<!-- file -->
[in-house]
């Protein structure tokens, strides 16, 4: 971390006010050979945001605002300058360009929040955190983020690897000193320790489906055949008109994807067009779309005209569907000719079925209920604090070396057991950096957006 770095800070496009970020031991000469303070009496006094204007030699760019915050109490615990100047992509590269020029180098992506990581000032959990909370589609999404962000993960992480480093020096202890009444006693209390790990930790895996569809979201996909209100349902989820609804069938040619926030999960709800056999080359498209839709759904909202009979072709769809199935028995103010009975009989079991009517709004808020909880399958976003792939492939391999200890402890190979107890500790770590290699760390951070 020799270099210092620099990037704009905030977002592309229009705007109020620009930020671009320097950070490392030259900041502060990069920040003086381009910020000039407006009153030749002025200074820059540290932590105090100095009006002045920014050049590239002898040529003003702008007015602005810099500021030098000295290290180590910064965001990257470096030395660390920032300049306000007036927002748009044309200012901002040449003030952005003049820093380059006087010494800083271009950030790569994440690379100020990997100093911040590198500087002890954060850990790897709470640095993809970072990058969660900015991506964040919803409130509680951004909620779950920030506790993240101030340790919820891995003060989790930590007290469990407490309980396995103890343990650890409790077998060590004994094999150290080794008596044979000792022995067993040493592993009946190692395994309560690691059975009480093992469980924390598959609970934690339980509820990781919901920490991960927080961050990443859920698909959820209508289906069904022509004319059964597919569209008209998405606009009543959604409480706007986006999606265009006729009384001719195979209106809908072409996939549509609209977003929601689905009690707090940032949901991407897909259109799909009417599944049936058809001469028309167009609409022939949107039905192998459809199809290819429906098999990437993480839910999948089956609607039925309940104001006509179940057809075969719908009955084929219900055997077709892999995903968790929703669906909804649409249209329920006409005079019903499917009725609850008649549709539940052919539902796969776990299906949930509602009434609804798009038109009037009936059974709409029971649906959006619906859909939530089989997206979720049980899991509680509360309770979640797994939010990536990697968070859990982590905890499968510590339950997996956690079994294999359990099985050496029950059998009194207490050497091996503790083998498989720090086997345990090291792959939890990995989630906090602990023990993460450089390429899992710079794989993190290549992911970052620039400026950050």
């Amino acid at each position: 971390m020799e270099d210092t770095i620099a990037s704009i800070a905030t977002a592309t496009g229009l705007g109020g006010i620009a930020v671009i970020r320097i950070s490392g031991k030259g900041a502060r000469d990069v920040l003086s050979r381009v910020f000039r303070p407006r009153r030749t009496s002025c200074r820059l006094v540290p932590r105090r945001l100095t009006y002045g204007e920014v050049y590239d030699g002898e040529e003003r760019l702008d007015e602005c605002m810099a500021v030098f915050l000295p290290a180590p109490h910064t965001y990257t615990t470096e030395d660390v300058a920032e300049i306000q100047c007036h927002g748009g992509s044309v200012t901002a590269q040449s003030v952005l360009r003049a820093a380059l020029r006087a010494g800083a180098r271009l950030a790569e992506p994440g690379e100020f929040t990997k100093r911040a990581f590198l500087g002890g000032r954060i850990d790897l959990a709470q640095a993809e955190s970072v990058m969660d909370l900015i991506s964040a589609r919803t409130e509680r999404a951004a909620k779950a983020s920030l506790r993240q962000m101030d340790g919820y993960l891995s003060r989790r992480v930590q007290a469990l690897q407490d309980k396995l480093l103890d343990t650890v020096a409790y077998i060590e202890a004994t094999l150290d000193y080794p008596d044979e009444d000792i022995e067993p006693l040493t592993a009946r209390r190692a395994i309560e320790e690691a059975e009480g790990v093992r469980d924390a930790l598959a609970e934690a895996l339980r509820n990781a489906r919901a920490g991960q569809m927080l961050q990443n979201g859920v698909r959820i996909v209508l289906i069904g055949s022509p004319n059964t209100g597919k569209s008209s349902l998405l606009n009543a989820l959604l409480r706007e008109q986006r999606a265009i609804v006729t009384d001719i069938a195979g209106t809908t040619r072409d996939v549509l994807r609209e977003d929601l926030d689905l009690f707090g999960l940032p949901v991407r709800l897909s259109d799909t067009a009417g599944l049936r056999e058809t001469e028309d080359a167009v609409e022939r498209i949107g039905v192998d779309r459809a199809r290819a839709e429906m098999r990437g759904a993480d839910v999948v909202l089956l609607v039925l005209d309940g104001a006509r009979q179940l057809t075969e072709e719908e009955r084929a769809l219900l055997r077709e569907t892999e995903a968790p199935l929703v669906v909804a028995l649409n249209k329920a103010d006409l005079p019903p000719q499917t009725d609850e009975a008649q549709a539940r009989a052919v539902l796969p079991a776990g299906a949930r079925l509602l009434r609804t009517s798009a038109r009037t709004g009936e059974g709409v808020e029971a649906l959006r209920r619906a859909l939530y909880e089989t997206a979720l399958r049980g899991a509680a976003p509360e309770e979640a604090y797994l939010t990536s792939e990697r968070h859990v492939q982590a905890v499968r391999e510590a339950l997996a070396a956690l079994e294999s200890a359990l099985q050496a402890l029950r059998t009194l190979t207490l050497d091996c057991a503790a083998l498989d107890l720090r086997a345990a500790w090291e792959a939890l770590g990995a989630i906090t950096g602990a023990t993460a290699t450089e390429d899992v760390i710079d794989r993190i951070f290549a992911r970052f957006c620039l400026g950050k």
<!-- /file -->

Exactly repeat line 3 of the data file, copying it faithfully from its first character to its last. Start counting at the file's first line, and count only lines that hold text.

């Amino acid at each position: 971390m020799e270099d210092t770095i620099a990037s704009i800070a905030t977002a592309t496009g229009l705007g109020g006010i620009a930020v671009i970020r320097i950070s490392g031991k030259g900041a502060r000469d990069v920040l003086s050979r381009v910020f000039r303070p407006r009153r030749t009496s002025c200074r820059l006094v540290p932590r105090r945001l100095t009006y002045g204007e920014v050049y590239d030699g002898e040529e003003r760019l702008d007015e602005c605002m810099a500021v030098f915050l000295p290290a180590p109490h910064t965001y990257t615990t470096e030395d660390v300058a920032e300049i306000q100047c007036h927002g748009g992509s044309v200012t901002a590269q040449s003030v952005l360009r003049a820093a380059l020029r006087a010494g800083a180098r271009l950030a790569e992506p994440g690379e100020f929040t990997k100093r911040a990581f590198l500087g002890g000032r954060i850990d790897l959990a709470q640095a993809e955190s970072v990058m969660d909370l900015i991506s964040a589609r919803t409130e509680r999404a951004a909620k779950a983020s920030l506790r993240q962000m101030d340790g919820y993960l891995s003060r989790r992480v930590q007290a469990l690897q407490d309980k396995l480093l103890d343990t650890v020096a409790y077998i060590e202890a004994t094999l150290d000193y080794p008596d044979e009444d000792i022995e067993p006693l040493t592993a009946r209390r190692a395994i309560e320790e690691a059975e009480g790990v093992r469980d924390a930790l598959a609970e934690a895996l339980r509820n990781a489906r919901a920490g991960q569809m927080l961050q990443n979201g859920v698909r959820i996909v209508l289906i069904g055949s022509p004319n059964t209100g597919k569209s008209s349902l998405l606009n009543a989820l959604l409480r706007e008109q986006r999606a265009i609804v006729t009384d001719i069938a195979g209106t809908t040619r072409d996939v549509l994807r609209e977003d929601l926030d689905l009690f707090g999960l940032p949901v991407r709800l897909s259109d799909t067009a009417g599944l049936r056999e058809t001469e028309d080359a167009v609409e022939r498209i949107g039905v192998d779309r459809a199809r290819a839709e429906m098999r990437g759904a993480d839910v999948v909202l089956l609607v039925l005209d309940g104001a006509r009979q179940l057809t075969e072709e719908e009955r084929a769809l219900l055997r077709e569907t892999e995903a968790p199935l929703v669906v909804a028995l649409n249209k329920a103010d006409l005079p019903p000719q499917t009725d609850e009975a008649q549709a539940r009989a052919v539902l796969p079991a776990g299906a949930r079925l509602l009434r609804t009517s798009a038109r009037t709004g009936e059974g709409v808020e029971a649906l959006r209920r619906a859909l939530y909880e089989t997206a979720l399958r049980g899991a509680a976003p509360e309770e979640a604090y797994l939010t990536s792939e990697r968070h859990v492939q982590a905890v499968r391999e510590a339950l997996a070396a956690l079994e294999s200890a359990l099985q050496a402890l029950r059998t009194l190979t207490l050497d091996c057991a503790a083998l498989d107890l720090r086997a345990a500790w090291e792959a939890l770590g990995a989630i906090t950096g602990a023990t993460a290699t450089e390429d899992v760390i710079d794989r993190i951070f290549a992911r970052f957006c620039l400026g950050k």